Sergey Brin and Larry Page are the extremely intelligent, young men who founded Google back in 1998. Since then Google has become a household name. There’s no doubt that what they created is nothing short of incredible, however, how it has changed over the last 2 decades is something to be leery of. A statement from Brin himself “ Certainly if you had all the world’s information directly attached to your brain, or an artificial brain that was smarter than your brain, you’d be better off” (62). This comment to me is rather alarming and imagine it would be to most people. Where do we draw the line? A lot of what Google speaks of all sounds very Black Mirror esque. Black Mirror is a show on Netflix that is based in the future, each episode showcasing some sort of new technology. Can you guess how it normally ends? It’s not pretty, and I can’t help thinking of Google when they start making statements like the one above.
Now surely, not all technology has been detrimental to our society. Carr highlights previous technologies to prove this. For example, Gutenberg’s printing press. At the time, there were many people who were threatened by its arrival and saw it as being destructive for our intellect and our faith in religion. We now know those statements to be untrue. Fast forward to 1882 we have Friedrich Nietzsche, a German philosopher who was influenced by Aristotle,Plato, Socrates and other well known philosophers. Nearing the end of his life Nietzsche started to go blind and knew he needed to find a new instrument that wouldn’t require his vision in order to express himself. This is where the typewriter comes in. German media scholar comments on Nietzsche’s writing saying that it “changed from arguments to aphorisms, from thoughts to puns, from rhetoric to telegram style.” (60). A comment from Nietzsche makes me wonder about the effects different writing instruments have on my own work “our writing equipment takes part in the forming of our thoughts.” (60). Perhaps the internet is playing a part in forming our thoughts when we type on a computer and conduct research online. Scholars and the general public are starting to become aware of the effects. What we do next with this emerging scientific knowledge as a society, will directly impact the future of the technological world and humanity.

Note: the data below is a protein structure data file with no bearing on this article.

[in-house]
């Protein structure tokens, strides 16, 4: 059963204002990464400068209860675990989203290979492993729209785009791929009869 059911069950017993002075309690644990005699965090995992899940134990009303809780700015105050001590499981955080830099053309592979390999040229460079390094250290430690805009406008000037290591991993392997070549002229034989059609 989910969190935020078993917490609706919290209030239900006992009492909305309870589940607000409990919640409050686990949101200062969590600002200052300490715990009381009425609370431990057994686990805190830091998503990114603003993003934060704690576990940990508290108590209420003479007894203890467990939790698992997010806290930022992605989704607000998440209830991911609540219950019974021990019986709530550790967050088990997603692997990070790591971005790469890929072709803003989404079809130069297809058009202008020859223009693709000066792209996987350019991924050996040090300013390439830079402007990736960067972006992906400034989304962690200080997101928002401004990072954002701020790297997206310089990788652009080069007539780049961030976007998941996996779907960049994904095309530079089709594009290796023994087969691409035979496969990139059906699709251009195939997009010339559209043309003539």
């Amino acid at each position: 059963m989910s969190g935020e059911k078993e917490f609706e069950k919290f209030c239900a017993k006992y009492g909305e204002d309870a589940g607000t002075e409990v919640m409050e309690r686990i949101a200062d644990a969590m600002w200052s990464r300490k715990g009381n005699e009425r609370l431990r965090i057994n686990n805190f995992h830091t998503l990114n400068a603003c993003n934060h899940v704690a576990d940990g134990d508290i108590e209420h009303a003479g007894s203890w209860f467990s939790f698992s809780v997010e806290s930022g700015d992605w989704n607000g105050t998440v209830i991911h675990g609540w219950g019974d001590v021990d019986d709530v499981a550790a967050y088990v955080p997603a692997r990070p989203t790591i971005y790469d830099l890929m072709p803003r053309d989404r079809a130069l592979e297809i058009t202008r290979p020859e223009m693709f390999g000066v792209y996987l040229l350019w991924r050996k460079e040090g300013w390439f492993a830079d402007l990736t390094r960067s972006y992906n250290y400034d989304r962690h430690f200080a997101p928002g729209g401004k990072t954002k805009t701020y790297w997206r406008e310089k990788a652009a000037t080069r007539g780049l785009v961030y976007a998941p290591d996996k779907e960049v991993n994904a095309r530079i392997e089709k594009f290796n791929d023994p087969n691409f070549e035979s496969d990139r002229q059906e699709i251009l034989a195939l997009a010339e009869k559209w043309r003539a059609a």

Maybe Google will end up doing all of the things they talk about. They have already begun to infiltrate our minds by affecting the way we read and process information. Carr made that quite clear in his article. You don’t have to just take Carr’s word for it though. Try limiting the amount of time you spend online and see if it has an impact on your attention span. Maybe you will notice a difference in another aspect of your life as well. We are living in a time of constant change that feels uncontrollable and uncomfortable at times. It’s time to take back control of our minds.